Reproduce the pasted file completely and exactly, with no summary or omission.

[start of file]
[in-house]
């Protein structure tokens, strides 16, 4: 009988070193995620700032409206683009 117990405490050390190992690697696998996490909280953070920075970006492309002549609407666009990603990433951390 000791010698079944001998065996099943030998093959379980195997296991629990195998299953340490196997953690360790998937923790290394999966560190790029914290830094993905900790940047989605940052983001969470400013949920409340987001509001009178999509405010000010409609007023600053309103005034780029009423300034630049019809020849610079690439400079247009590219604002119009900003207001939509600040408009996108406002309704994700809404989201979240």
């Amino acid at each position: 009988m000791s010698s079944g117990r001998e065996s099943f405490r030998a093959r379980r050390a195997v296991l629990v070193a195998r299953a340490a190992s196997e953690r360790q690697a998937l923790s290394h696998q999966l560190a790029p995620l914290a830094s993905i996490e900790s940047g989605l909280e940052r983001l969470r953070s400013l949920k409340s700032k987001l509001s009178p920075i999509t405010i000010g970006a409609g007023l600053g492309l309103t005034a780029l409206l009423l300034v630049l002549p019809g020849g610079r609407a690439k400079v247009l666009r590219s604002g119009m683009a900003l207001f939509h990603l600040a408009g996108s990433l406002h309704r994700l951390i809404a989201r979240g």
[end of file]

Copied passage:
[in-house]
């Protein structure tokens, strides 16, 4: 009988070193995620700032409206683009 117990405490050390190992690697696998996490909280953070920075970006492309002549609407666009990603990433951390 000791010698079944001998065996099943030998093959379980195997296991629990195998299953340490196997953690360790998937923790290394999966560190790029914290830094993905900790940047989605940052983001969470400013949920409340987001509001009178999509405010000010409609007023600053309103005034780029009423300034630049019809020849610079690439400079247009590219604002119009900003207001939509600040408009996108406002309704994700809404989201979240």
């Amino acid at each position: 009988m000791s010698s079944g117990r001998e065996s099943f405490r030998a093959r379980r050390a195997v296991l629990v070193a195998r299953a340490a190992s196997e953690r360790q690697a998937l923790s290394h696998q999966l560190a790029p995620l914290a830094s993905i996490e900790s940047g989605l909280e940052r983001l969470r953070s400013l949920k409340s700032k987001l509001s009178p920075i999509t405010i000010g970006a409609g007023l600053g492309l309103t005034a780029l409206l009423l300034v630049l002549p019809g020849g610079r609407a690439k400079v247009l666009r590219s604002g119009m683009a900003l207001f939509h990603l600040a408009g996108s990433l406002h309704r994700l951390i809404a989201r979240g």